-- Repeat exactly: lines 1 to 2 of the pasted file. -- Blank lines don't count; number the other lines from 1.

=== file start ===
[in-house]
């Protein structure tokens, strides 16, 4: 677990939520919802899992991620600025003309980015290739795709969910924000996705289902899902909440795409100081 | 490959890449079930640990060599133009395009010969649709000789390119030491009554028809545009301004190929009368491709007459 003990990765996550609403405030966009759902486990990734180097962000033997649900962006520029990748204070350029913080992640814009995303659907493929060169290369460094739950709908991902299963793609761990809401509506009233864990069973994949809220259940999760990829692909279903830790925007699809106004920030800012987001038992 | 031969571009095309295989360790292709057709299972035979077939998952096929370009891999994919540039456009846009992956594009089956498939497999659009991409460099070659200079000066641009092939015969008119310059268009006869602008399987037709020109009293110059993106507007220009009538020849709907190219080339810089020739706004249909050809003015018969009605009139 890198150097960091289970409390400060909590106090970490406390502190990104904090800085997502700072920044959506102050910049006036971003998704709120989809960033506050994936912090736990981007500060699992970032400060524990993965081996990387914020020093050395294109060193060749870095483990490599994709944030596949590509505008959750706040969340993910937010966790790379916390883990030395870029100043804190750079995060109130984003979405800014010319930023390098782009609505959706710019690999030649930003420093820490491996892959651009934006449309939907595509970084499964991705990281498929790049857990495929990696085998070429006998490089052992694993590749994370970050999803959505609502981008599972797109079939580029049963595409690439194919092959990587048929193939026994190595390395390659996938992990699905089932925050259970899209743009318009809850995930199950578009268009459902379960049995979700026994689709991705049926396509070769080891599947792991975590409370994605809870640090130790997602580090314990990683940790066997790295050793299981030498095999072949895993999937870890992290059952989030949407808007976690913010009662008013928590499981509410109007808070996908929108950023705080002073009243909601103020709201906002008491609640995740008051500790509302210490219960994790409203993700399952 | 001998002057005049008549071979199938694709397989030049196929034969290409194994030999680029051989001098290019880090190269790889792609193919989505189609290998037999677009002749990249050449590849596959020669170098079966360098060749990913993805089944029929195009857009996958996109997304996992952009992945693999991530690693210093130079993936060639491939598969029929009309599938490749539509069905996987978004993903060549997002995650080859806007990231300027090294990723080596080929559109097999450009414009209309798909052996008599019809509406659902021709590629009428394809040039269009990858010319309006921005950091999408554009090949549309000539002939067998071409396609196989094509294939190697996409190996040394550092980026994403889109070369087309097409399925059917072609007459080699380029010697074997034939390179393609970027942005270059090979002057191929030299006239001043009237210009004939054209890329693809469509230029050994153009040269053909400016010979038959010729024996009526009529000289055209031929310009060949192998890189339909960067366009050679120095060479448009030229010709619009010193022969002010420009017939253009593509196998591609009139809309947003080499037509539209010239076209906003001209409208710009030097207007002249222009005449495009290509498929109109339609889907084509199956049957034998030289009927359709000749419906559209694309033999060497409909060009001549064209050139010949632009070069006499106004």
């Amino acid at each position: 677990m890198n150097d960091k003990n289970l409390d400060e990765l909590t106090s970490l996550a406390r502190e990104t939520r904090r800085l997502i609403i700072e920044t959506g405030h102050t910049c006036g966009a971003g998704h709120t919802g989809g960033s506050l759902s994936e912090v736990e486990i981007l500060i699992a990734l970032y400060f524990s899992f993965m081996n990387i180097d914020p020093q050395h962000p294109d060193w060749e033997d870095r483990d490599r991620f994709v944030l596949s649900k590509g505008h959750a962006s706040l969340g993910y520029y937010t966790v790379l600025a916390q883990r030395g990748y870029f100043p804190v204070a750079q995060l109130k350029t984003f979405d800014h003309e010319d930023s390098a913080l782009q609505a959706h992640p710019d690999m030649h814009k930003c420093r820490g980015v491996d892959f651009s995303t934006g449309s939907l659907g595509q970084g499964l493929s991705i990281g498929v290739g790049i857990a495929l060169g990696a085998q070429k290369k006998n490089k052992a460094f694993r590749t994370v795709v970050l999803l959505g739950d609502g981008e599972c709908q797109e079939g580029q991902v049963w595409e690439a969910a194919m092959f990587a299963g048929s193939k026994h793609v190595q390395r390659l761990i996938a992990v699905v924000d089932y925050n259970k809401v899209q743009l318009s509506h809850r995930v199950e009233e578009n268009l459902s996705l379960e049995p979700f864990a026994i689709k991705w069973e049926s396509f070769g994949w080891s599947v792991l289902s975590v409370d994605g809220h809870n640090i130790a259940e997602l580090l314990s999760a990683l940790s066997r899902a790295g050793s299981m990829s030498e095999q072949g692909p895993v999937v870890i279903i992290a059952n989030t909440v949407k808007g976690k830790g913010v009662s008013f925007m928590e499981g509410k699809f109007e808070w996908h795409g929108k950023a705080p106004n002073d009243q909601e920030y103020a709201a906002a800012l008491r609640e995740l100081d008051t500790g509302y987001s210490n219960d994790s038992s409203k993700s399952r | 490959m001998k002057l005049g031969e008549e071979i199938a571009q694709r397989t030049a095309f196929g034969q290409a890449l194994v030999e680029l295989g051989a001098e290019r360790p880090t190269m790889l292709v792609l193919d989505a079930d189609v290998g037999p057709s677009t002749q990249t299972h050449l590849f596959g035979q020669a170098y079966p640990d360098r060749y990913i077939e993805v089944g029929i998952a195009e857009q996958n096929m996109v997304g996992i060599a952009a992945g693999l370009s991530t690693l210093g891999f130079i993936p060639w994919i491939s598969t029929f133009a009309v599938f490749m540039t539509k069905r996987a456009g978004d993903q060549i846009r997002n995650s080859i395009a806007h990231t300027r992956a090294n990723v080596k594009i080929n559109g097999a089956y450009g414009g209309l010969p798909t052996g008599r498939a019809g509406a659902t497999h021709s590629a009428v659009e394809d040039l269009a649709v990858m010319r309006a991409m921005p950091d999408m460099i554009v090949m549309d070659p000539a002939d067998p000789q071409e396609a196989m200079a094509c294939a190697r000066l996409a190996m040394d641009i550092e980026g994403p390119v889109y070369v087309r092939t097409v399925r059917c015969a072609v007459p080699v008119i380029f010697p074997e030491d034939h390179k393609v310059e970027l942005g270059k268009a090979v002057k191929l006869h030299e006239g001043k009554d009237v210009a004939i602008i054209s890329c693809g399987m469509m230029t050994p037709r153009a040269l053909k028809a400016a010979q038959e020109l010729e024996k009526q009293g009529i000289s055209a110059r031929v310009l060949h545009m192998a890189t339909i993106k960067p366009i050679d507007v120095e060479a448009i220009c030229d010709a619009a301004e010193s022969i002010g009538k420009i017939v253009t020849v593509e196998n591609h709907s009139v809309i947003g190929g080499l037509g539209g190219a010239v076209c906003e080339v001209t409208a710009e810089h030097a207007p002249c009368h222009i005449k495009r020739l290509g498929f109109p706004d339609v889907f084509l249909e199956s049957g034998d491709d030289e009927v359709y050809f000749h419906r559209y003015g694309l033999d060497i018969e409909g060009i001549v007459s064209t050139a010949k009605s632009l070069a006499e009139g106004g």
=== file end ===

[in-house]
């Protein structure tokens, strides 16, 4: 677990939520919802899992991620600025003309980015290739795709969910924000996705289902899902909440795409100081 | 490959890449079930640990060599133009395009010969649709000789390119030491009554028809545009301004190929009368491709007459 003990990765996550609403405030966009759902486990990734180097962000033997649900962006520029990748204070350029913080992640814009995303659907493929060169290369460094739950709908991902299963793609761990809401509506009233864990069973994949809220259940999760990829692909279903830790925007699809106004920030800012987001038992 | 031969571009095309295989360790292709057709299972035979077939998952096929370009891999994919540039456009846009992956594009089956498939497999659009991409460099070659200079000066641009092939015969008119310059268009006869602008399987037709020109009293110059993106507007220009009538020849709907190219080339810089020739706004249909050809003015018969009605009139 890198150097960091289970409390400060909590106090970490406390502190990104904090800085997502700072920044959506102050910049006036971003998704709120989809960033506050994936912090736990981007500060699992970032400060524990993965081996990387914020020093050395294109060193060749870095483990490599994709944030596949590509505008959750706040969340993910937010966790790379916390883990030395870029100043804190750079995060109130984003979405800014010319930023390098782009609505959706710019690999030649930003420093820490491996892959651009934006449309939907595509970084499964991705990281498929790049857990495929990696085998070429006998490089052992694993590749994370970050999803959505609502981008599972797109079939580029049963595409690439194919092959990587048929193939026994190595390395390659996938992990699905089932925050259970899209743009318009809850995930199950578009268009459902379960049995979700026994689709991705049926396509070769080891599947792991975590409370994605809870640090130790997602580090314990990683940790066997790295050793299981030498095999072949895993999937870890992290059952989030949407808007976690913010009662008013928590499981509410109007808070996908929108950023705080002073009243909601103020709201906002008491609640995740008051500790509302210490219960994790409203993700399952 | 001998002057005049008549071979199938694709397989030049196929034969290409194994030999680029051989001098290019880090190269790889792609193919989505189609290998037999677009002749990249050449590849596959020669170098079966360098060749990913993805089944029929195009857009996958996109997304996992952009992945693999991530690693210093130079993936060639491939598969029929009309599938490749539509069905996987978004993903060549997002995650080859806007990231300027090294990723080596080929559109097999450009414009209309798909052996008599019809509406659902021709590629009428394809040039269009990858010319309006921005950091999408554009090949549309000539002939067998071409396609196989094509294939190697996409190996040394550092980026994403889109070369087309097409399925059917072609007459080699380029010697074997034939390179393609970027942005270059090979002057191929030299006239001043009237210009004939054209890329693809469509230029050994153009040269053909400016010979038959010729024996009526009529000289055209031929310009060949192998890189339909960067366009050679120095060479448009030229010709619009010193022969002010420009017939253009593509196998591609009139809309947003080499037509539209010239076209906003001209409208710009030097207007002249222009005449495009290509498929109109339609889907084509199956049957034998030289009927359709000749419906559209694309033999060497409909060009001549064209050139010949632009070069006499106004």